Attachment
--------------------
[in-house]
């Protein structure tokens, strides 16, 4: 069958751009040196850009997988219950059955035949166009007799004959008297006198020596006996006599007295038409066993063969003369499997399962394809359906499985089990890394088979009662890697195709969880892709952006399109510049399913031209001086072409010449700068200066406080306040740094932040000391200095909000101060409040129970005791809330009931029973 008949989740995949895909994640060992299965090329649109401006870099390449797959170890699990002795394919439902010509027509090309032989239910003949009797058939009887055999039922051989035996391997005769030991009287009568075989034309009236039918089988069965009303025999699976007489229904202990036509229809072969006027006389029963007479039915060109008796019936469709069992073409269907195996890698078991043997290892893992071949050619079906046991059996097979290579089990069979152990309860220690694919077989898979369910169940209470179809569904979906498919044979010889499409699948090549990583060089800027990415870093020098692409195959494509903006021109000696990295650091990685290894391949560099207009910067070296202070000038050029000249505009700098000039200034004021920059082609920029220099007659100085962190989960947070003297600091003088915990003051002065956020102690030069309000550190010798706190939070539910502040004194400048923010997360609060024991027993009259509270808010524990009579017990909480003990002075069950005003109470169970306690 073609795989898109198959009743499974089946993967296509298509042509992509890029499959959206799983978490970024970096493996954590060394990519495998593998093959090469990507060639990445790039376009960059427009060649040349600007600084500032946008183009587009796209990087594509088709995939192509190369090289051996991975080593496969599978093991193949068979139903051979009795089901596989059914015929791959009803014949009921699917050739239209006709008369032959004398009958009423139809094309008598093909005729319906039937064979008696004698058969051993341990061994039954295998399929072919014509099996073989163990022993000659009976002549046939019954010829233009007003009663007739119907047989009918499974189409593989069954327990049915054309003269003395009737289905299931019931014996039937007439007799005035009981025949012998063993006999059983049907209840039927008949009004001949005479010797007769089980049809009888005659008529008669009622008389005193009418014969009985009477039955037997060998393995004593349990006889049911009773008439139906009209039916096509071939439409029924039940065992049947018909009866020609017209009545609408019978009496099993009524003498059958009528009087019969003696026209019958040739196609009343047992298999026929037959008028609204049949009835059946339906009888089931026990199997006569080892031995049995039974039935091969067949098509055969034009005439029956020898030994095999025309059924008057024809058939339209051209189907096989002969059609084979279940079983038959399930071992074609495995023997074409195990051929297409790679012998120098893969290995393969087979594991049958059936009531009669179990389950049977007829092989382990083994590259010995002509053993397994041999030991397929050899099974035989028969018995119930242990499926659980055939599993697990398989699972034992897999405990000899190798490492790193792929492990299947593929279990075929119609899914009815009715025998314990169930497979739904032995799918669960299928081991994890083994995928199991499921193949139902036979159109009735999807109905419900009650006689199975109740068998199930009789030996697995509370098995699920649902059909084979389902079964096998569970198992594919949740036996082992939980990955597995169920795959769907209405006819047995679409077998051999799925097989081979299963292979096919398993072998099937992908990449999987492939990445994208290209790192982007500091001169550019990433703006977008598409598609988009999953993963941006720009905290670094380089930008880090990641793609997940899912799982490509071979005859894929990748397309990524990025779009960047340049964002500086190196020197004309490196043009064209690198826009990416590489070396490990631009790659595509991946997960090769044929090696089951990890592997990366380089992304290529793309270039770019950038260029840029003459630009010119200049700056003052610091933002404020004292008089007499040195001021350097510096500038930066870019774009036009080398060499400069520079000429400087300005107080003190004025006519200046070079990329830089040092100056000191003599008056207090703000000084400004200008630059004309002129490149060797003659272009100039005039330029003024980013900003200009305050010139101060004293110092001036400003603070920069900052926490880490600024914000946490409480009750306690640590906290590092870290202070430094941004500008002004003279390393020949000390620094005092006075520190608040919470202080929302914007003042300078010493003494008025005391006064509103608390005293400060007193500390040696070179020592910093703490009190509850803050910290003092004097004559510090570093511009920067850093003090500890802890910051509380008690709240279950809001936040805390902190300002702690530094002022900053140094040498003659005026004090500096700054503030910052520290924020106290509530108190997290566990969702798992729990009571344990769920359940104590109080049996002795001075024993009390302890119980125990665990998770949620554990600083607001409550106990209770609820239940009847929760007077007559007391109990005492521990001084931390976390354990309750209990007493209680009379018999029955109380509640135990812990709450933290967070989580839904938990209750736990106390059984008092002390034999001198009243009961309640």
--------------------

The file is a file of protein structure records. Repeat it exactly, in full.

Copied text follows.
[in-house]
């Protein structure tokens, strides 16, 4: 069958751009040196850009997988219950059955035949166009007799004959008297006198020596006996006599007295038409066993063969003369499997399962394809359906499985089990890394088979009662890697195709969880892709952006399109510049399913031209001086072409010449700068200066406080306040740094932040000391200095909000101060409040129970005791809330009931029973 008949989740995949895909994640060992299965090329649109401006870099390449797959170890699990002795394919439902010509027509090309032989239910003949009797058939009887055999039922051989035996391997005769030991009287009568075989034309009236039918089988069965009303025999699976007489229904202990036509229809072969006027006389029963007479039915060109008796019936469709069992073409269907195996890698078991043997290892893992071949050619079906046991059996097979290579089990069979152990309860220690694919077989898979369910169940209470179809569904979906498919044979010889499409699948090549990583060089800027990415870093020098692409195959494509903006021109000696990295650091990685290894391949560099207009910067070296202070000038050029000249505009700098000039200034004021920059082609920029220099007659100085962190989960947070003297600091003088915990003051002065956020102690030069309000550190010798706190939070539910502040004194400048923010997360609060024991027993009259509270808010524990009579017990909480003990002075069950005003109470169970306690 073609795989898109198959009743499974089946993967296509298509042509992509890029499959959206799983978490970024970096493996954590060394990519495998593998093959090469990507060639990445790039376009960059427009060649040349600007600084500032946008183009587009796209990087594509088709995939192509190369090289051996991975080593496969599978093991193949068979139903051979009795089901596989059914015929791959009803014949009921699917050739239209006709008369032959004398009958009423139809094309008598093909005729319906039937064979008696004698058969051993341990061994039954295998399929072919014509099996073989163990022993000659009976002549046939019954010829233009007003009663007739119907047989009918499974189409593989069954327990049915054309003269003395009737289905299931019931014996039937007439007799005035009981025949012998063993006999059983049907209840039927008949009004001949005479010797007769089980049809009888005659008529008669009622008389005193009418014969009985009477039955037997060998393995004593349990006889049911009773008439139906009209039916096509071939439409029924039940065992049947018909009866020609017209009545609408019978009496099993009524003498059958009528009087019969003696026209019958040739196609009343047992298999026929037959008028609204049949009835059946339906009888089931026990199997006569080892031995049995039974039935091969067949098509055969034009005439029956020898030994095999025309059924008057024809058939339209051209189907096989002969059609084979279940079983038959399930071992074609495995023997074409195990051929297409790679012998120098893969290995393969087979594991049958059936009531009669179990389950049977007829092989382990083994590259010995002509053993397994041999030991397929050899099974035989028969018995119930242990499926659980055939599993697990398989699972034992897999405990000899190798490492790193792929492990299947593929279990075929119609899914009815009715025998314990169930497979739904032995799918669960299928081991994890083994995928199991499921193949139902036979159109009735999807109905419900009650006689199975109740068998199930009789030996697995509370098995699920649902059909084979389902079964096998569970198992594919949740036996082992939980990955597995169920795959769907209405006819047995679409077998051999799925097989081979299963292979096919398993072998099937992908990449999987492939990445994208290209790192982007500091001169550019990433703006977008598409598609988009999953993963941006720009905290670094380089930008880090990641793609997940899912799982490509071979005859894929990748397309990524990025779009960047340049964002500086190196020197004309490196043009064209690198826009990416590489070396490990631009790659595509991946997960090769044929090696089951990890592997990366380089992304290529793309270039770019950038260029840029003459630009010119200049700056003052610091933002404020004292008089007499040195001021350097510096500038930066870019774009036009080398060499400069520079000429400087300005107080003190004025006519200046070079990329830089040092100056000191003599008056207090703000000084400004200008630059004309002129490149060797003659272009100039005039330029003024980013900003200009305050010139101060004293110092001036400003603070920069900052926490880490600024914000946490409480009750306690640590906290590092870290202070430094941004500008002004003279390393020949000390620094005092006075520190608040919470202080929302914007003042300078010493003494008025005391006064509103608390005293400060007193500390040696070179020592910093703490009190509850803050910290003092004097004559510090570093511009920067850093003090500890802890910051509380008690709240279950809001936040805390902190300002702690530094002022900053140094040498003659005026004090500096700054503030910052520290924020106290509530108190997290566990969702798992729990009571344990769920359940104590109080049996002795001075024993009390302890119980125990665990998770949620554990600083607001409550106990209770609820239940009847929760007077007559007391109990005492521990001084931390976390354990309750209990007493209680009379018999029955109380509640135990812990709450933290967070989580839904938990209750736990106390059984008092002390034999001198009243009961309640």